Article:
Once every century, the barrier between the human world and the demon realm begins to break down. Creatures gather, anxiously waiting to cross the divide, to bring death and destruction from their world to ours. This time is called The Shadowing.
Callum Scott has always known that there is a supernatural world out there—he’s seen ghosts for as long as he can remember. Lately, he’s had visions of children being brutally murdered by a terrifying creature. Then the visions start coming true, and Callum realizes that he’s being hunted, too.
Driven by a dark destiny, he must stand against the demons that threaten our world.
And The Shadowing is almost here…
I’ve been reading more and more books written from a male POV, which I like. It seems like books written in a male POV have less emphasis on the romance (minus the Caster Chronicles, of course), which appeals to me a good majority of the time. Unwind is another from a male POV (also written by a man) that’s pretty awesome. In fact, Callum reminds me of Connor in more ways than one. They’re both headstrong and impulsive, mostly invisible to their peers, and both are running from certain death. I like it.
The concept of a “chime child” isn’t new, even if the terminology is, and it reminds me a little of the Midnighters series by Scott Westerfeld. Callum can see ghosts and has premonitions. A black dog and a boy are following him, along with a creature we know of as the Hunter. As if that’s not enough, Callum has a boy from school out to get him as well. He’s seeing more ghosts, and his premonitions are becoming more and more accurate. He saves a girl, Melissa, from certain ketchup-on-stairs death, and they become friends.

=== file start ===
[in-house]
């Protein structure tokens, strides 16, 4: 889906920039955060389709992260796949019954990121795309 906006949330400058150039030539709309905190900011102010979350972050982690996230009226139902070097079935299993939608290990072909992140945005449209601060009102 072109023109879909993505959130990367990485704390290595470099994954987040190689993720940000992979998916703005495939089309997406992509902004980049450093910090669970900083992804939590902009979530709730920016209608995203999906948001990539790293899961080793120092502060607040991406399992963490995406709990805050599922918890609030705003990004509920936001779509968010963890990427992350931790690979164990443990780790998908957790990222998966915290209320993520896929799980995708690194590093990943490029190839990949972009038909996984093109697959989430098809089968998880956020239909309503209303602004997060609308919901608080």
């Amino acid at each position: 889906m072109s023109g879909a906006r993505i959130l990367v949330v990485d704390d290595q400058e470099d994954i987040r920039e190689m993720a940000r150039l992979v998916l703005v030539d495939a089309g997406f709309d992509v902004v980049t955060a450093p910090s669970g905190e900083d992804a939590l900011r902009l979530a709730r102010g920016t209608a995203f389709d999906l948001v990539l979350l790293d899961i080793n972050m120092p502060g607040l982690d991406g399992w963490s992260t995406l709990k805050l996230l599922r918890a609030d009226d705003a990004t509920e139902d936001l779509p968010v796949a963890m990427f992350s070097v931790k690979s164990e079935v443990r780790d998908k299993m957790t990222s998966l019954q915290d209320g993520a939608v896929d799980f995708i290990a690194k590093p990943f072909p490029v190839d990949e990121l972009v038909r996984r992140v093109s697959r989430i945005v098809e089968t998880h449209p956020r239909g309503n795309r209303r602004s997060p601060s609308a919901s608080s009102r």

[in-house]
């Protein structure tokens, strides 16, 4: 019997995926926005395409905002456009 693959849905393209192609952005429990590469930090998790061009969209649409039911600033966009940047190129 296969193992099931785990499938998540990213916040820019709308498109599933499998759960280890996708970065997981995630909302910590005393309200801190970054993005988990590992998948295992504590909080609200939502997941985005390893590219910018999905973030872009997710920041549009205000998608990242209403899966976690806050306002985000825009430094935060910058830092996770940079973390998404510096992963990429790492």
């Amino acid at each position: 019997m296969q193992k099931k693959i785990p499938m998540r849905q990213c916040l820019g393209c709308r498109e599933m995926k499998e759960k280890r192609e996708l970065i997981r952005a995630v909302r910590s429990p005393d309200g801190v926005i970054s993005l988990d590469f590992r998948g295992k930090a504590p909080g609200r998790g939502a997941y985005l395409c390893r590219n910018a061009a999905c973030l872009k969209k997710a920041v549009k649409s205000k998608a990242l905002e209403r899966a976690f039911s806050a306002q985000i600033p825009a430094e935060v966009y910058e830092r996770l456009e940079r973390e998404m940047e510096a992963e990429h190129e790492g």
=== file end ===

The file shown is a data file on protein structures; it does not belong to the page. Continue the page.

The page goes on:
I liked Melissa. She sounds like the kind of girl I wish I knew in high school. They describe her as New Age, with flowing skirts and sequins, always carrying a fantasy novel. And, of course, she’s the source of the information that leads Callum to who he really is. She’s loyal, even though she and Callum have only been friends for a few days, and she vigorously defends him when he’s falsely accused of a crime. She’s great and I want to know more about her.
When they say this book is horror, believe them. It’s not gory like Hostel, but there are a lot of descriptions of blood and eyes being ripped from sockets. It’s creepy, and I’m mostly glad I read this one at work and not at home, alone. There’s a lot of creeping around in dark woods (!), hanging out in abandoned churches (!!) in the middle of a centuries-old cemetery (!!!). Not my idea of fun by any stretch of the imagination. And, the monster? Can steal your face. Worst (yet most effective) identity theft EVER.
This book kept me fully engaged for its entirety. I read it in four hours! That’s like the best review I can give it. It means I couldn’t put it down, not even at my second work break. If a book keeps me in my desk chair even a second longer than I need to be in it, that means said book has succeeded in every way.